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Question #51

51. Does the Bible prohibit cremation?

It is interesting how often I've been asked recently about cremation. I have no idea what sparked the recent spate of questions on that subject, but here's an answer.

At the very least, man is comprised of two parts: body and spirit/soul. Many scholars would argue man is comprised of three parts: body, soul, and spirit. I take the passages listing all three as "collective passages." That is, they list all of the terms together but in my view spirit and soul are used interchangeably, especially in the New Testament.

In the Creation account, Moses tells us God created man from the dust of the ground, breathed into his nostrils and he became a living creature (Genesis 2:7, English Standard Version - the King James says he "became a living soul). No matter, there is nothing at stake between the bipartite (body and soul/spirit) or tripartite (body, soul, and spirit) views. It is important to see, however, that humans are not flesh only as some suggest (Jehovah's Witnesses, Seventh Day Adventists, and those who hold annihilationist views).

Death means separation. According to the Bible, there are two deaths. One is spiritual death, which is that which separates us from God, the source of all living (Ephesians 2:1). The other was promised to Adam as the specific punishment for sin: physical death (see Genesis 3:19). When an individual dies, the soul/spirit separates from the body and goes to be with the Lord. A person's physical remains are consigned to Sheol or Hades (the pit or grave) or to the abyss (burial at sea) where it returns to the components from which it was made. Ancient Jews usually buried their dead in natural caves, such as the cave Abraham purchased for Sarah, himself and subsequent generations. Others were "caves" carved out of the rock, such as Joseph's garden tomb where loving followers buried Jesus. As Christianity spread, it buried the dead in artificial caves carved into the walls of the catacombs. Others buried their dead in more conventional graves. Others consigned the body to a sepulcher or above ground burial vault. No matter, all bodies with few exceptions deteriorated and returned to the dust of the ground.

The questioner's concern is regarding how the body should be treated after death. I know of no biblical instruction on the specific care of the human body after death. There are biblical examples of how various cultures treated the body, but I know of no commandment or instruction on how to deal with the remains. I can say, however, that even after death the body should never be treated with disrespect. It is an error to say that the body "is merely the shell, the real person is gone." The body is an integral part of what it means to be fully human.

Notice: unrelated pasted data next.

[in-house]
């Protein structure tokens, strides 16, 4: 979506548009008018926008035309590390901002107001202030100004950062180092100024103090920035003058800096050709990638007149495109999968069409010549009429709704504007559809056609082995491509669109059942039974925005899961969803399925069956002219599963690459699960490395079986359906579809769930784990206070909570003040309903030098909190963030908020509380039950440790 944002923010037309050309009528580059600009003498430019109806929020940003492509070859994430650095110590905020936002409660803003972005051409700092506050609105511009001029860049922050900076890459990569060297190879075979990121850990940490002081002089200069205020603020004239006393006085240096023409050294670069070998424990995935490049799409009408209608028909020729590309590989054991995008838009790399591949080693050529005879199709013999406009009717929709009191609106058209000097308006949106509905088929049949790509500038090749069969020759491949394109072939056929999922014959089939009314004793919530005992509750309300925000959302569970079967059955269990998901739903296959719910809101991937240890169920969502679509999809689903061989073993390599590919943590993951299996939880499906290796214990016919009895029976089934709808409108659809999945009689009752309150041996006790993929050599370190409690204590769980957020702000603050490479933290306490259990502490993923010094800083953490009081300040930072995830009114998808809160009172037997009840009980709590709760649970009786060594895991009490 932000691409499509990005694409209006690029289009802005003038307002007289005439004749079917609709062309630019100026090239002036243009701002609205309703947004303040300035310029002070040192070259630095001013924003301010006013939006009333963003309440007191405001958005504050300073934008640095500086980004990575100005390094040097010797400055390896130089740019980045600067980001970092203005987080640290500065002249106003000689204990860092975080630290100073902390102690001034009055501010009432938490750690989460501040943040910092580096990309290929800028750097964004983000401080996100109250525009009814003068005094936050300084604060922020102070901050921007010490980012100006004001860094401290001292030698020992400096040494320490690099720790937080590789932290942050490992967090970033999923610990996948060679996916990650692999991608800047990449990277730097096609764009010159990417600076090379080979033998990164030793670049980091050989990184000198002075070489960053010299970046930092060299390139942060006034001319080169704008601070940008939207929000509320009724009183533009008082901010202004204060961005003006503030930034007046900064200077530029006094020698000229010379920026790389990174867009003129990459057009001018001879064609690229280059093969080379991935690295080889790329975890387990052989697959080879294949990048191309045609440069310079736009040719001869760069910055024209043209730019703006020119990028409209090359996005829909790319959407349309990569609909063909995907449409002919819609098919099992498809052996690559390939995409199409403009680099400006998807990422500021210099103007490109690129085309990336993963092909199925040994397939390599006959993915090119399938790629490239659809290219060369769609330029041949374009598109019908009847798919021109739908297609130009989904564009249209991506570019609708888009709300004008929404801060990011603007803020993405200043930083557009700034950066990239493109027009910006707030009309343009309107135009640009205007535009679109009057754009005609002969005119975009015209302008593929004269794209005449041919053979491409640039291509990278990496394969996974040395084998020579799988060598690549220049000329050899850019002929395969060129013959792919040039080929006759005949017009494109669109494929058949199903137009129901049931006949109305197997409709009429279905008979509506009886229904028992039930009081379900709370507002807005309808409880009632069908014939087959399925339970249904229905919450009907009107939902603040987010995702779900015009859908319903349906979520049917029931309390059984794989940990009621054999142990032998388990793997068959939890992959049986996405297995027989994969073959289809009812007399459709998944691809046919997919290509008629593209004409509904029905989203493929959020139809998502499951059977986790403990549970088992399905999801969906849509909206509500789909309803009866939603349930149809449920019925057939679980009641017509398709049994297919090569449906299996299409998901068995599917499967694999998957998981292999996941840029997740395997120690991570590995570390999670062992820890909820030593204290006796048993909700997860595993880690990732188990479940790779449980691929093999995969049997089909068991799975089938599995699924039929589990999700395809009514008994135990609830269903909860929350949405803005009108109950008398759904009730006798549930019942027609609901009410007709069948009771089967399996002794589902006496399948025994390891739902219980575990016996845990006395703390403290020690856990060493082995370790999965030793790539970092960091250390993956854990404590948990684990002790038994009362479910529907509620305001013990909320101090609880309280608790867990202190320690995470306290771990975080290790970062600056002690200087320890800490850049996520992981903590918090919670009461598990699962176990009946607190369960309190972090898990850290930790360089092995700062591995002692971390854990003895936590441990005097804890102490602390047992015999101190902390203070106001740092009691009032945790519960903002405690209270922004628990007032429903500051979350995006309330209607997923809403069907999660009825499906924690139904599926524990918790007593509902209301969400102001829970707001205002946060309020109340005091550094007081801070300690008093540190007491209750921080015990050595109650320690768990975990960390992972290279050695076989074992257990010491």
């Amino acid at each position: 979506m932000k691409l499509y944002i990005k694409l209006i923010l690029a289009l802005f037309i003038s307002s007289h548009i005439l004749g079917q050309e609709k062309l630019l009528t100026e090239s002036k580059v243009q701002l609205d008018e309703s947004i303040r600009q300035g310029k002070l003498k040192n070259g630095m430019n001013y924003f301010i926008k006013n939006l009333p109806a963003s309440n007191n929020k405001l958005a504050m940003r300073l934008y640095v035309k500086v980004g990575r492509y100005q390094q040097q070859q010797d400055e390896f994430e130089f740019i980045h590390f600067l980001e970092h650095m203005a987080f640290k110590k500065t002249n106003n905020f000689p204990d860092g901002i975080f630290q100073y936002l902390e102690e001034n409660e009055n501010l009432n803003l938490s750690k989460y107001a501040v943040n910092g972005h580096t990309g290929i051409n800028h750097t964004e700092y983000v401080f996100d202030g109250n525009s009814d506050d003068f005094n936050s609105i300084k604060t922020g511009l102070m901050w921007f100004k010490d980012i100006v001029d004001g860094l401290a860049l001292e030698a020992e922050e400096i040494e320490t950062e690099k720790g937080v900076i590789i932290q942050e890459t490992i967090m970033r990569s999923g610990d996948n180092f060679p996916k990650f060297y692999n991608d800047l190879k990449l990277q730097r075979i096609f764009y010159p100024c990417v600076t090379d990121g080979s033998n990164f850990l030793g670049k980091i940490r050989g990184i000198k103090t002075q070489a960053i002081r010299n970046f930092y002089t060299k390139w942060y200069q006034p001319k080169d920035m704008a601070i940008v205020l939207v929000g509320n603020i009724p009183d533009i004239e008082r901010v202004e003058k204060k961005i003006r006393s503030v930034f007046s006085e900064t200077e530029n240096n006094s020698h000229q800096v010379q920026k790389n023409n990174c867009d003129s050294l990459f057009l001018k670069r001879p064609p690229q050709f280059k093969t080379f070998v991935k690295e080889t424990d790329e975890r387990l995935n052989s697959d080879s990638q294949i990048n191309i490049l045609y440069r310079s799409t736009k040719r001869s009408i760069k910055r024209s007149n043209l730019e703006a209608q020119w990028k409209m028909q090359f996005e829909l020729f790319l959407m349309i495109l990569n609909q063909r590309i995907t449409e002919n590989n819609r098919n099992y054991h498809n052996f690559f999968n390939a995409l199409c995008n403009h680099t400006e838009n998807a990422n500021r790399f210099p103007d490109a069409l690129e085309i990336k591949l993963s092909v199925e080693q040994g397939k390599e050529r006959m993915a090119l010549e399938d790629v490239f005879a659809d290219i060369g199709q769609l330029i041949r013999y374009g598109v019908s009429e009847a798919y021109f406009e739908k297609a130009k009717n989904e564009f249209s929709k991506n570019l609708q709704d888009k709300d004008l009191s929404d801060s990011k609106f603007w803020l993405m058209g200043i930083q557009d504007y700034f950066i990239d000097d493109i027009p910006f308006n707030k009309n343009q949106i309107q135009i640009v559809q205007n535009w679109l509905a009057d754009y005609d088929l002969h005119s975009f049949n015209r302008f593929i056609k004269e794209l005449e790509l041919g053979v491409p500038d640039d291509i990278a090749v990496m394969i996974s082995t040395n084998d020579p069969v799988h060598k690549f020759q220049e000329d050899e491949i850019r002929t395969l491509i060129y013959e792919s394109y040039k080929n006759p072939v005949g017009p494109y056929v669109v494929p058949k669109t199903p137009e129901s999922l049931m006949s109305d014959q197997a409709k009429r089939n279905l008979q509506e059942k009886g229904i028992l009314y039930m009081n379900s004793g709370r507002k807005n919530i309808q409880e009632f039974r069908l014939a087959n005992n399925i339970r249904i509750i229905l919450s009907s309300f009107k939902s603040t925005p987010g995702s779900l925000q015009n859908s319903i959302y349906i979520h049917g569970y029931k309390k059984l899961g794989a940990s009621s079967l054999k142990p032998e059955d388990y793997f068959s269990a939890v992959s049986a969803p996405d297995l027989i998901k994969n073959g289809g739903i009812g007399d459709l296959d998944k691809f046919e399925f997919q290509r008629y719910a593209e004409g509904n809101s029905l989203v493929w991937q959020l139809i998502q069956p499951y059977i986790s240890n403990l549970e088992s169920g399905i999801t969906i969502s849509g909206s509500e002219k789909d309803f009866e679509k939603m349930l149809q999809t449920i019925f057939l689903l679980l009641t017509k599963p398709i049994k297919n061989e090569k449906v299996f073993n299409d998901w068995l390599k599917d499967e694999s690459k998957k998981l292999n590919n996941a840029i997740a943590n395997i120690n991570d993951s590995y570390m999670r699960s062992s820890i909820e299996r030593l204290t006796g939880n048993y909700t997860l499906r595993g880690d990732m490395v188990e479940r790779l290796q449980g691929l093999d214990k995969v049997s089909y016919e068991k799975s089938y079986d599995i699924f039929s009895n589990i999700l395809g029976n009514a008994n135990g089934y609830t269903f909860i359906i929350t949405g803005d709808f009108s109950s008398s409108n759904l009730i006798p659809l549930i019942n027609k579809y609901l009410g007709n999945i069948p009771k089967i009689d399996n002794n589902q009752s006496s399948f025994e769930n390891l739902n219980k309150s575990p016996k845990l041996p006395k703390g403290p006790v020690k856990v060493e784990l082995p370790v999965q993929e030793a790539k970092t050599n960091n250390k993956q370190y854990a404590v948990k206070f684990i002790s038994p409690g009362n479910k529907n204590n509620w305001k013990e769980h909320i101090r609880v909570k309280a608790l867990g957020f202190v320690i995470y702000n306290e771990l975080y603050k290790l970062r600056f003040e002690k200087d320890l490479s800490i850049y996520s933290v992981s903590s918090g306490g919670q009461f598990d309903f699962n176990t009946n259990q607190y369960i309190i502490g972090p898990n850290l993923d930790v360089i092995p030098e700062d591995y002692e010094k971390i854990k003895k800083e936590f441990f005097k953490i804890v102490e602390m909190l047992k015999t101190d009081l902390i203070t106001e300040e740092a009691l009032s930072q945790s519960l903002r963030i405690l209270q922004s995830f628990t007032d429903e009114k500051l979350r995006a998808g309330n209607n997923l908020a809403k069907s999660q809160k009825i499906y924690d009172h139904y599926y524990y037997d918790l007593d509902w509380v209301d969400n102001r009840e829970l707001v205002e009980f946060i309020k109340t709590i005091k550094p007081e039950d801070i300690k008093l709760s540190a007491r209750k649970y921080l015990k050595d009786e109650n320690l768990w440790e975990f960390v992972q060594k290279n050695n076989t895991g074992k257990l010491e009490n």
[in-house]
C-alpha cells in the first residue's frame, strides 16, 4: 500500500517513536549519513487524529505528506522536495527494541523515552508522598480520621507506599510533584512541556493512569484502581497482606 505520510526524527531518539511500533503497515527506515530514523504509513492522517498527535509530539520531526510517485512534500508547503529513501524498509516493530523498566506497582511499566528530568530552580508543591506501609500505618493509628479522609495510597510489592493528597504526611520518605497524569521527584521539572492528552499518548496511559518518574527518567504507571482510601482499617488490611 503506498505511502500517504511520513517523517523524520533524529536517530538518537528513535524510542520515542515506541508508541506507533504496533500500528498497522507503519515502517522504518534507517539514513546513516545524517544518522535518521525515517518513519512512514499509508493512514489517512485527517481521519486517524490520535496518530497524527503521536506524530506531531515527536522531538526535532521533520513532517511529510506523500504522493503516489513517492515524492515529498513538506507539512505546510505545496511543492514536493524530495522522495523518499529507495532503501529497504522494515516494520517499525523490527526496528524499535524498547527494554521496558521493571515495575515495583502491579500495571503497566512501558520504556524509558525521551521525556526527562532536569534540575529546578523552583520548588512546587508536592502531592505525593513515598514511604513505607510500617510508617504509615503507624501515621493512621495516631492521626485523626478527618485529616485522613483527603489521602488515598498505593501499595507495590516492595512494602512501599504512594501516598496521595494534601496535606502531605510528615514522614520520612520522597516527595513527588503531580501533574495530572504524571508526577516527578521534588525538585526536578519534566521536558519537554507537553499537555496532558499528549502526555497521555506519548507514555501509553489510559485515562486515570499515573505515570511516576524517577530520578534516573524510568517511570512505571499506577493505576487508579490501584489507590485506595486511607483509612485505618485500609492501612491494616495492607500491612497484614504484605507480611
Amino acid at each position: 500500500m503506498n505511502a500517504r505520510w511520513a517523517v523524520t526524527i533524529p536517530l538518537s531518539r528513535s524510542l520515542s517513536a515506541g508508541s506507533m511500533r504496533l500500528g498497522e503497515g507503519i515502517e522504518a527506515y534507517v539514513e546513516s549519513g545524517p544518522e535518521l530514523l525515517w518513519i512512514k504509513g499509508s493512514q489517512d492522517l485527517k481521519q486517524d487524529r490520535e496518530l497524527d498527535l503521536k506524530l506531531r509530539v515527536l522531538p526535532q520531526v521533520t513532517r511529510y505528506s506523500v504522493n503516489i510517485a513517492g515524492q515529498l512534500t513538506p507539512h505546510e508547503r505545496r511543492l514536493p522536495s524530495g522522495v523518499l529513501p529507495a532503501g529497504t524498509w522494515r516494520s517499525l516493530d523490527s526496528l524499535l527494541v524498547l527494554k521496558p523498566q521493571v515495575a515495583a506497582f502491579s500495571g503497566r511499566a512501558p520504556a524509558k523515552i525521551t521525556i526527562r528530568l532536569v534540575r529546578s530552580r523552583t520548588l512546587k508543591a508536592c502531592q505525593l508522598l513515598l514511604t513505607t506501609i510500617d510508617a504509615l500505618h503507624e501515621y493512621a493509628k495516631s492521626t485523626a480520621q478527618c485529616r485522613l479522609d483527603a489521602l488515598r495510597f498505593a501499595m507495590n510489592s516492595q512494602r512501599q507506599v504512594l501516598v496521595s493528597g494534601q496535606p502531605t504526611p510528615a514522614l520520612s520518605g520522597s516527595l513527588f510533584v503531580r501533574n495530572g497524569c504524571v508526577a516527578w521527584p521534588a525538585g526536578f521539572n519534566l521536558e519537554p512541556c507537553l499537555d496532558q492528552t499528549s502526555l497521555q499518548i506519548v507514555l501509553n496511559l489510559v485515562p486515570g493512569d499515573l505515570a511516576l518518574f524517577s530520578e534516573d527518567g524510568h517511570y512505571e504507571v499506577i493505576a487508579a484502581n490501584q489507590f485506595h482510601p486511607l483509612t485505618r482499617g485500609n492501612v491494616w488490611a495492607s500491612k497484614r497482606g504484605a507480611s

There are, however, a couple of things to recognize about the human body after death. First, it is consigned to "the pit" where it remains until resurrection morning (1 Thessalonians 4:16). I must say here, that Paul's description here pictures what will take place for Christians when Jesus returns. However, Matthew 25 pictures the post-resurrection scene when all humanity, including the risen unbelievers, is brought before God. In 1 Corinthians 5, Paul describes this present body as a "tent" (temporary dwelling) in which we live awaiting a new more permanent dwelling. In 1 Corinthians 15, Paul describes the reality of the resurrection (again for Christians), and says the body is "sown corruptible and raised incorruptible." In that passage, he compares the body to a kernel of wheat (corn) that is placed in the ground and brings forth the wheat. The wheat stalk is "different from" but in "continuity with" the kernel. The one brings forth the other. It is my judgment, God is able to bring forth the new from the old regardless of the condition of the body at the time of resurrection.

What about cremation? It would seem to me that the only thing cremation does is hasten the natural processes that return the body to dust. In most cases, the cremains are taken and placed in a vault in a grave or burial place. On occasion, some families retain the cremains in their homes. In some cases, the cremains are, at the decedents request, sprinkled over a specific site.

Is God not powerful enough to keep his word regarding the future resurrection regardless with what happens to the body? My wife and I recently returned from a visit to Johnstown, PA, the site of the great Johnstown Flood of 1889 where more than 2,209 people died. Many who survived the floodwaters were deposited with the debris at the stone bridge. That debris caught fire and those who survived listened to those who perished in the fire. Can God not bring forth those who perished in the fire be resurrected in spite of the destruction of the body? On September 11, 2002, more than 2,800 perished in New York's twin towers. Most of the remains have never been found. Will they not be brought forth at the resurrection? Granted, those circumstances are different from the willing cremation of a body, but the results are the same.

Until I see a specific "thus saith the Lord" regarding the prohibition of cremation, I will state clearly it is a matter of opinion and should be maintained as such. Man's reasonings are many, God's Word is specific on issues of importance. Do not be fooled by those who would seek to take you captive to their opinions.


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